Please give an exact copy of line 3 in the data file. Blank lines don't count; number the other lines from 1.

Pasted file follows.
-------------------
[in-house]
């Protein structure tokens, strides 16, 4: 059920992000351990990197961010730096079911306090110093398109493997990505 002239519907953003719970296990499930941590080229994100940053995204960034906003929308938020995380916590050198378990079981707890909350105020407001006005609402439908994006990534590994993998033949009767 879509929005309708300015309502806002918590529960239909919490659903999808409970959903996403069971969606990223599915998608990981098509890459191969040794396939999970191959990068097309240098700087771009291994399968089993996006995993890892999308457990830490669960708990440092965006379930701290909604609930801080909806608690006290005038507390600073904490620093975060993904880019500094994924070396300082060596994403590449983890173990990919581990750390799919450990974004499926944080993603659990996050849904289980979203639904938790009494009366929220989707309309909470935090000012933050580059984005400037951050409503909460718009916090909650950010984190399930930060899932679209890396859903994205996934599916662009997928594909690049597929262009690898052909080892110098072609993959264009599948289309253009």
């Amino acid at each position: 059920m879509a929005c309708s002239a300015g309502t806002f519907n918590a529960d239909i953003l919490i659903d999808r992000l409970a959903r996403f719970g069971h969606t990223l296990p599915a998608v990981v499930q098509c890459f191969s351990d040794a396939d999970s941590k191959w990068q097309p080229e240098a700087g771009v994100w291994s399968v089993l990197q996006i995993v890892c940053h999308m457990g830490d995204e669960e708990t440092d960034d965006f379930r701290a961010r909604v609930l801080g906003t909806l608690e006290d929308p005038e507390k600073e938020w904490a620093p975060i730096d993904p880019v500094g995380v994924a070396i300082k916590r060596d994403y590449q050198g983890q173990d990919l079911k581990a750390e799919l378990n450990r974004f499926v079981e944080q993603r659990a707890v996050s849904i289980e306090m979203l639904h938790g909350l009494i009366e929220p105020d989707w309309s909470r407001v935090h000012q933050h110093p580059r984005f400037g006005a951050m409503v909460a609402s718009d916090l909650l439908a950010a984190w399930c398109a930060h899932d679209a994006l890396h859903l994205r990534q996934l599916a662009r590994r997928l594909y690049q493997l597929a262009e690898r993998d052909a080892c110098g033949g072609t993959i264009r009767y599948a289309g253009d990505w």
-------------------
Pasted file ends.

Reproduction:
């Amino acid at each position: 059920m879509a929005c309708s002239a300015g309502t806002f519907n918590a529960d239909i953003l919490i659903d999808r992000l409970a959903r996403f719970g069971h969606t990223l296990p599915a998608v990981v499930q098509c890459f191969s351990d040794a396939d999970s941590k191959w990068q097309p080229e240098a700087g771009v994100w291994s399968v089993l990197q996006i995993v890892c940053h999308m457990g830490d995204e669960e708990t440092d960034d965006f379930r701290a961010r909604v609930l801080g906003t909806l608690e006290d929308p005038e507390k600073e938020w904490a620093p975060i730096d993904p880019v500094g995380v994924a070396i300082k916590r060596d994403y590449q050198g983890q173990d990919l079911k581990a750390e799919l378990n450990r974004f499926v079981e944080q993603r659990a707890v996050s849904i289980e306090m979203l639904h938790g909350l009494i009366e929220p105020d989707w309309s909470r407001v935090h000012q933050h110093p580059r984005f400037g006005a951050m409503v909460a609402s718009d916090l909650l439908a950010a984190w399930c398109a930060h899932d679209a994006l890396h859903l994205r990534q996934l599916a662009r590994r997928l594909y690049q493997l597929a262009e690898r993998d052909a080892c110098g033949g072609t993959i264009r009767y599948a289309g253009d990505w």